Address: Based in Winnipeg; Ships worldwide!, 000, Winnipeg, MB 00000 Canada                    



Social Media Handles: Instagram/Twitter: @just.the.goods Facebook: @justthegoods

Service Offerings:  

  • Facial Skin Care
  • Body Care
  • Hair Care
  • Home Spa Products (gluten, nut and soy-free) 
  • Workshops in Winnipeg and abroad on non-toxic and DIY skin care
  • Coming Soon: Online workshops on home spa and stress management

Business Hours: Online - 24/7

Preferred way to contact: Email

Price/Cost: offers Just the Goods products at public wholesale pricing. Product prices range from $0.75 - $4.00 CAD for samples, to $4.00 - $18.00 CAD for full-sized items. Shipping to the US is available via USPS domestic mail.



Intersectional * Holistic * Transparent * Anti-Capitalist


I’m a former curator of contemporary art concerned with arts-engaged activism who has taken 15 years experience working in non-profit/educational contexts and applied it to hand-making plant and mineral-based skin and body care products focused on self-care instead of the narrow framework of “beauty”. Over the past 9 years, I’ve grown my skill sets to offer more than 130 regularly available products (plus limited edition/seasonal items), the evolution of which reflects my personal and intellectual development, particularly as I work toward reclaiming and asserting ancestral knowledge regarding the use of plant-based ingredients for skin/body care and emotional healing through home-spa experiences.


Just the Goods is honored to be one of very few Canadian handmakers of plant-based skin and body care products granted Champion status by the Campaign for Safe Cosmetics in recognition of genuinely natural ingredients and truth in labeling. JTG is certified cruelty-free by the Leaping Bunny Program and has taken Environmental Defence’s Just Beautiful pledge. A growing number of products are EWG VERIFIED. Since launching in 2009, Just the Goods has maintained a commitment to non-binary self care that offers a healthier alternative to the toxic tendencies of the so-called “beauty industry” while highlighting public wholesale pricing as a means of enhancing accessibility for all.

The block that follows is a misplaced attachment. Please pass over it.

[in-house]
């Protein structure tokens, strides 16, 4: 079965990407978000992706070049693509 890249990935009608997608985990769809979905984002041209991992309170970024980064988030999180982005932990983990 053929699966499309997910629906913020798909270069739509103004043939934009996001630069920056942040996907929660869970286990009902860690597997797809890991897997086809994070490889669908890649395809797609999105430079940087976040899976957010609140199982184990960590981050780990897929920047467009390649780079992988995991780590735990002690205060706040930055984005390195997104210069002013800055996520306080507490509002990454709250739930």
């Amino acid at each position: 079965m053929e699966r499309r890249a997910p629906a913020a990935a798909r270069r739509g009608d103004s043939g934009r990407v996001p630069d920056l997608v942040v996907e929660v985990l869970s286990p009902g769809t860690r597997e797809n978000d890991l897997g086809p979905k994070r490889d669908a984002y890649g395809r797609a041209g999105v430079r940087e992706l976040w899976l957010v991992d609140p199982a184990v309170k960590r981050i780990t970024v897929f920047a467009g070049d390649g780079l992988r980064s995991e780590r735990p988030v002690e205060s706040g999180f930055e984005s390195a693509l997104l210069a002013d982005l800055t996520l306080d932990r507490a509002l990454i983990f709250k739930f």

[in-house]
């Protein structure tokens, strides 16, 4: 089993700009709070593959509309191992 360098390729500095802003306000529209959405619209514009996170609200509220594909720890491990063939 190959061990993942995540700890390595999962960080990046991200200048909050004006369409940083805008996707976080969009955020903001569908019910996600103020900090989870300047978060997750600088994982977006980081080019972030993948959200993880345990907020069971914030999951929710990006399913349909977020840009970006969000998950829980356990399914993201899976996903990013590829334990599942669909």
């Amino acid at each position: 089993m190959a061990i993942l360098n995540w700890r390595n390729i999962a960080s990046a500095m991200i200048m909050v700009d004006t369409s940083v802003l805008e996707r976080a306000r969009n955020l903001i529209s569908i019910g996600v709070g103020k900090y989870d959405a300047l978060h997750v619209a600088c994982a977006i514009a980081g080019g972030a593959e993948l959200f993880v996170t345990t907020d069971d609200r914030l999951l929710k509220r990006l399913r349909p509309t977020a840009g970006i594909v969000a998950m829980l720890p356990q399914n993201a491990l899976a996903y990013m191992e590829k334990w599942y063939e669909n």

What does Well-Being mean to you?

A state of well-being is one that reflectively seeks balance between one’s own physical, mental, and emotional needs while acknowledging the influence of socio-cultural and economic factors as they are uniquely experienced by various communities. It is an ever expanding process of recognizing what we can nurture within and for ourselves through whatever choices we have to better our sense of self, our energy levels, our ability to rest, and ultimately our resilience. It is knowing that internal struggles are as real as external ones and -- in spite of everything -- creating safe conditions for expressions of joy and grief, rest and play. 

From a skin and body/personal care perspective, I envision well-being as something that transcends narrow definitions of gendered beauty as established and perpetuated by corporate interests. Personal care is self care in that it can help us strengthen connections between well nurtured bodies, confident minds, and a sustainable planet treated with respect. Personal care thus extends to reflect the importance of cultivating healthy relationships between ourselves and others, and humans to the earth itself.